Sulky vs. Gang: Different Plows, Different Chores

Let's Talk Rusty Iron


| July 2003



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The New Deere light-draft gang plow's land wheel.

Courtesy Deere & Co. archives

Someone recently asked about the difference between a sulky and a gang plow, which isn’t an unreasonable question. With so many plow designs made by literally dozens of manufacturers throughout the years, it’s easy to be confused. So listen up, students, here’s the skinny on sulky and gang plows.

The number of plowshares distinguishes a sulky plow from a gang plow. Any single-bottom riding plow is called a sulky plow. Two-way riding plows with only one bottom in use at a time are also known as sulky plows. Riding or walking plows with two or more bottoms are called gang plows.

Evolution of the sulky plow

The progression from sulky plows to gang plows took hundreds of years. Old engravings show that Europeans used wheeled plows as far back as the Middle Ages. However, the plows required the plowman to walk behind the device and to control it with one or two handles. Until the middle of the 19th century, American farmers relied on the ol’ tried-and-true walking plow. American-made, two-horse walking plows had either a 10- or a 12-inch bottom, while a 14-inch plow was standard for a three-horse team.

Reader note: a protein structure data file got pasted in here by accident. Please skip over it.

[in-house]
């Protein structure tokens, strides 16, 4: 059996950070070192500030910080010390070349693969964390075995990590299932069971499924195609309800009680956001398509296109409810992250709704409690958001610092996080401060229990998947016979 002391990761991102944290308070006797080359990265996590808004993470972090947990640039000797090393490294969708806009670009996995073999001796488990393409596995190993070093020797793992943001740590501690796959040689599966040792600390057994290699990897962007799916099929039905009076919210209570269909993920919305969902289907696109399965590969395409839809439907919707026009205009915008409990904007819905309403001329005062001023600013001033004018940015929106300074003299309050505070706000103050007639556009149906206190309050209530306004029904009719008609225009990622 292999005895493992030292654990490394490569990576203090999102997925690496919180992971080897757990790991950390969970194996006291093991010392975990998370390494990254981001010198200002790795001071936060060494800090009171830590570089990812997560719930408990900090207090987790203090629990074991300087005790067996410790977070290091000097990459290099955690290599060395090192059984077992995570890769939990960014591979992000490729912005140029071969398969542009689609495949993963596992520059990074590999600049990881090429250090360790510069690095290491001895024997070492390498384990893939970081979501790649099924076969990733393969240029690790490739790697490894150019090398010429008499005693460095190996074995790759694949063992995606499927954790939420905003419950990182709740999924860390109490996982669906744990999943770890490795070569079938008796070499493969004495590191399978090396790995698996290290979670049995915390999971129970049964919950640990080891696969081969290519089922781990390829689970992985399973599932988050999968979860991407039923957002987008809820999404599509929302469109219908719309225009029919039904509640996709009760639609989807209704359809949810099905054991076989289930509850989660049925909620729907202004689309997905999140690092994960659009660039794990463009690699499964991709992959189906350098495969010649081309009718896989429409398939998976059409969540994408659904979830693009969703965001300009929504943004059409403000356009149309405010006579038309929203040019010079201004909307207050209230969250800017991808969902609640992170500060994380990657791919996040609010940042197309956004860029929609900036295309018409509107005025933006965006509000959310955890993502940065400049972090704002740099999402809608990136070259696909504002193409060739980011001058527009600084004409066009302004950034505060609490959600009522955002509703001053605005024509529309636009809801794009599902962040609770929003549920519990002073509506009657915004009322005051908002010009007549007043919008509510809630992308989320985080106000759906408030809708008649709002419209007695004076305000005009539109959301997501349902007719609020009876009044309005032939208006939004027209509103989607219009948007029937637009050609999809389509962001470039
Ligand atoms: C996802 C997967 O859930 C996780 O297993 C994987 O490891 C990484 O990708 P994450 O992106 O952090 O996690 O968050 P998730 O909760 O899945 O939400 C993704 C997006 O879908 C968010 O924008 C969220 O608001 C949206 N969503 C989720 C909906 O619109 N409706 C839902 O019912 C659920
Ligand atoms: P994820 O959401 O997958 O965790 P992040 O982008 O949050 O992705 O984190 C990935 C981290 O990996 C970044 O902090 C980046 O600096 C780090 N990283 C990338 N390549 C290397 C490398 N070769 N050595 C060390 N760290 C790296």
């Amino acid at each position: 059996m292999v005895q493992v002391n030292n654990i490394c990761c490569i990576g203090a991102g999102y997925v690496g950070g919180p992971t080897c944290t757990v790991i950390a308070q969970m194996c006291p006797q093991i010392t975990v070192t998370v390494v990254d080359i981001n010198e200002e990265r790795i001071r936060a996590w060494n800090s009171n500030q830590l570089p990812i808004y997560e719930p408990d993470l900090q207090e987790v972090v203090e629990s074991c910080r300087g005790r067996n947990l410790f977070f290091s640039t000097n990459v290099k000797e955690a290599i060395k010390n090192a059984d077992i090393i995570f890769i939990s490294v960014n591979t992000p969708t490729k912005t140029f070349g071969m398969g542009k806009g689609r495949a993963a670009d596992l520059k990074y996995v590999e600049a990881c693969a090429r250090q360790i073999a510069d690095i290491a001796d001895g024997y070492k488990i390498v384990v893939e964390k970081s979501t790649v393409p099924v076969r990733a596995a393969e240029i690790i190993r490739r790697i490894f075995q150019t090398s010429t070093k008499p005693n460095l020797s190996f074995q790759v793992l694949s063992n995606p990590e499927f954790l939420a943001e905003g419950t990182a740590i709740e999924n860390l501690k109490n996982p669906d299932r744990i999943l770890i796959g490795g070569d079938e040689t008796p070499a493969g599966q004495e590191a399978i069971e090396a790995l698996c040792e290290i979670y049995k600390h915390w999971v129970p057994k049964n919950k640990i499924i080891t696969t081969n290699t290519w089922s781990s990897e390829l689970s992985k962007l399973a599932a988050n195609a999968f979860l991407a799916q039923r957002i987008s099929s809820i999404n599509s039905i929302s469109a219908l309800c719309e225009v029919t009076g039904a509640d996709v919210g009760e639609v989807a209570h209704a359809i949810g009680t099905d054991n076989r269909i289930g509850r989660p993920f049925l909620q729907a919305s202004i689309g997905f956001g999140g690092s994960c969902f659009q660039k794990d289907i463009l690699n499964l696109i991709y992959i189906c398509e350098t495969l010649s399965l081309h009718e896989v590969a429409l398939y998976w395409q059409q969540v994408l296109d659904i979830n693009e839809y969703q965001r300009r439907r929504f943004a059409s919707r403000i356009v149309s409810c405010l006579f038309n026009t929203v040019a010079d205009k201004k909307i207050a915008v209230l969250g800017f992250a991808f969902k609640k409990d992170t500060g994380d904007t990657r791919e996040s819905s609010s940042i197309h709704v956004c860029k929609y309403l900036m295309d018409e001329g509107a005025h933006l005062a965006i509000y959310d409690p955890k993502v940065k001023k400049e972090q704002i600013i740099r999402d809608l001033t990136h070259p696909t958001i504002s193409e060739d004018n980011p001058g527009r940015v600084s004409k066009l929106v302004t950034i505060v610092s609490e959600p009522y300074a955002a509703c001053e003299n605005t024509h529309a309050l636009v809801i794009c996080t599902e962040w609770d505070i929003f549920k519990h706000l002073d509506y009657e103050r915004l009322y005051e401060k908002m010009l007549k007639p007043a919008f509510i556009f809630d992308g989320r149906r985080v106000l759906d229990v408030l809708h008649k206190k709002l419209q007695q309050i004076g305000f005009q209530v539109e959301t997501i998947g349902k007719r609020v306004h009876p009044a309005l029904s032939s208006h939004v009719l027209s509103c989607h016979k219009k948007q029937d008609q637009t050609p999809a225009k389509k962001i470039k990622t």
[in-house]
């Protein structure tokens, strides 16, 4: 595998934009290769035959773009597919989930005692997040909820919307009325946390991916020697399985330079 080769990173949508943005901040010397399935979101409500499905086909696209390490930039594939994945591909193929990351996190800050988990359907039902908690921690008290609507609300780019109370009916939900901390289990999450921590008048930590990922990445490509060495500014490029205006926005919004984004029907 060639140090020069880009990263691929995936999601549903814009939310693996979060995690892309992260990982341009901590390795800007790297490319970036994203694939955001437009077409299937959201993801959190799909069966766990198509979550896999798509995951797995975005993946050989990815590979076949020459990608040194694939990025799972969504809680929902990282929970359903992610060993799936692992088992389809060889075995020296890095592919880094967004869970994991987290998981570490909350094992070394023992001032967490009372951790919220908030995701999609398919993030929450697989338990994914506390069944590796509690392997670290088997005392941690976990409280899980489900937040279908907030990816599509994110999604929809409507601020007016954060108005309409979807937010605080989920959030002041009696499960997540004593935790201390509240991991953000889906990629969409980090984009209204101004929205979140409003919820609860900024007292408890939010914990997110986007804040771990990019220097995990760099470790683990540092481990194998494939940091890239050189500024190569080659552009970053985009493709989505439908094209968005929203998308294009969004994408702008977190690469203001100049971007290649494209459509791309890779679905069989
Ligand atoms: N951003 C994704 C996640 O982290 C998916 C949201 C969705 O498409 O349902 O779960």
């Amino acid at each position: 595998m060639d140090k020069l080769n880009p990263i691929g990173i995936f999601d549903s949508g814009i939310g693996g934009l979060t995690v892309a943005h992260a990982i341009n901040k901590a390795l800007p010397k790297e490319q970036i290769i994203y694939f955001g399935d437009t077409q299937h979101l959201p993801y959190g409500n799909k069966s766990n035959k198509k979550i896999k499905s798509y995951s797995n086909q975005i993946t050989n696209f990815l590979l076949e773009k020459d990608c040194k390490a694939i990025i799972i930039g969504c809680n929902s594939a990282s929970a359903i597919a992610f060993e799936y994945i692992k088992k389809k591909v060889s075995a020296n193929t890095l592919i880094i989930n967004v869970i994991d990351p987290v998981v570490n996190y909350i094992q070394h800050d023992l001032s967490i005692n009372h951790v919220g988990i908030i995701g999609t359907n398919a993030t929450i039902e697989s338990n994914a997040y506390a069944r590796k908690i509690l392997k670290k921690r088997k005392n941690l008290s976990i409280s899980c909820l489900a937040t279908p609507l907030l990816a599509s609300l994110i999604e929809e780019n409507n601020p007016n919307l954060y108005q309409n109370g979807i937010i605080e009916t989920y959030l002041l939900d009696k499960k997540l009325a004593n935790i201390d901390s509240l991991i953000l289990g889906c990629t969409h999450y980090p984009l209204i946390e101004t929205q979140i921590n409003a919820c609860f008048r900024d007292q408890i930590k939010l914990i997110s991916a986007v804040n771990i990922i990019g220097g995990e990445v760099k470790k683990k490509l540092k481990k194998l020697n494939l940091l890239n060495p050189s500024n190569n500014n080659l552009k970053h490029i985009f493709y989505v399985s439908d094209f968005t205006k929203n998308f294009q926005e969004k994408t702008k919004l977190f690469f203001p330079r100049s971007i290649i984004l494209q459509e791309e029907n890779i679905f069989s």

By the 1840s, ingenuity led to the addition of wheels and a seat so the plowman could ride the plow, but most farmers considered the plow itself a large-enough load for the horses. A riding plow was also more expensive than a walker, and many farmers felt they couldn’t afford to take the “lazy man’s way” and buy a riding plow. Yet, when settlers moved west and encountered vast expanses of unfilled land on the Great Plains, the old single-bottom walking plow seemed woefully inadequate.

During the 1860s, several inventors patented wheeled riding plows. The huge farms of Minnesota and the Dakotas were desperate for something better than a one-bottom walking plow and were quick to adopt 14- and 16-inch riding sulky plows, often having dozens of them in the field at the same time.

More bottoms make a gang plow

Probably during the 1870s, additional bottoms were added to riding plows, which were then called gang plows.